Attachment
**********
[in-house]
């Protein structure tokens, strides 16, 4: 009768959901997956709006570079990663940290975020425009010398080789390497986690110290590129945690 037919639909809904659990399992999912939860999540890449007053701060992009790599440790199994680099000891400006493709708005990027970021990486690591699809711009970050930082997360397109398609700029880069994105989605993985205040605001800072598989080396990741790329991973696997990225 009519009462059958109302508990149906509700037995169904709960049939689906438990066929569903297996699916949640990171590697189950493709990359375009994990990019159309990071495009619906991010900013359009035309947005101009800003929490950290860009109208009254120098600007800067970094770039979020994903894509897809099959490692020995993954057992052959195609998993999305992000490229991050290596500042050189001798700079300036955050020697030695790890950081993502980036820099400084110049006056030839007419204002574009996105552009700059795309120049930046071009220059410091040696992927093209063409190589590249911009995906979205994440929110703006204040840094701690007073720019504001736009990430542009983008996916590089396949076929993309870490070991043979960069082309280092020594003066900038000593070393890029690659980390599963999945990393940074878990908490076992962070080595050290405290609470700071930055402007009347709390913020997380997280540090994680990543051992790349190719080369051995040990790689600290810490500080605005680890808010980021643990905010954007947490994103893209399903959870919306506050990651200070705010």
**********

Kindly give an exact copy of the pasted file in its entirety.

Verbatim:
[in-house]
């Protein structure tokens, strides 16, 4: 009768959901997956709006570079990663940290975020425009010398080789390497986690110290590129945690 037919639909809904659990399992999912939860999540890449007053701060992009790599440790199994680099000891400006493709708005990027970021990486690591699809711009970050930082997360397109398609700029880069994105989605993985205040605001800072598989080396990741790329991973696997990225 009519009462059958109302508990149906509700037995169904709960049939689906438990066929569903297996699916949640990171590697189950493709990359375009994990990019159309990071495009619906991010900013359009035309947005101009800003929490950290860009109208009254120098600007800067970094770039979020994903894509897809099959490692020995993954057992052959195609998993999305992000490229991050290596500042050189001798700079300036955050020697030695790890950081993502980036820099400084110049006056030839007419204002574009996105552009700059795309120049930046071009220059410091040696992927093209063409190589590249911009995906979205994440929110703006204040840094701690007073720019504001736009990430542009983008996916590089396949076929993309870490070991043979960069082309280092020594003066900038000593070393890029690659980390599963999945990393940074878990908490076992962070080595050290405290609470700071930055402007009347709390913020997380997280540090994680990543051992790349190719080369051995040990790689600290810490500080605005680890808010980021643990905010954007947490994103893209399903959870919306506050990651200070705010």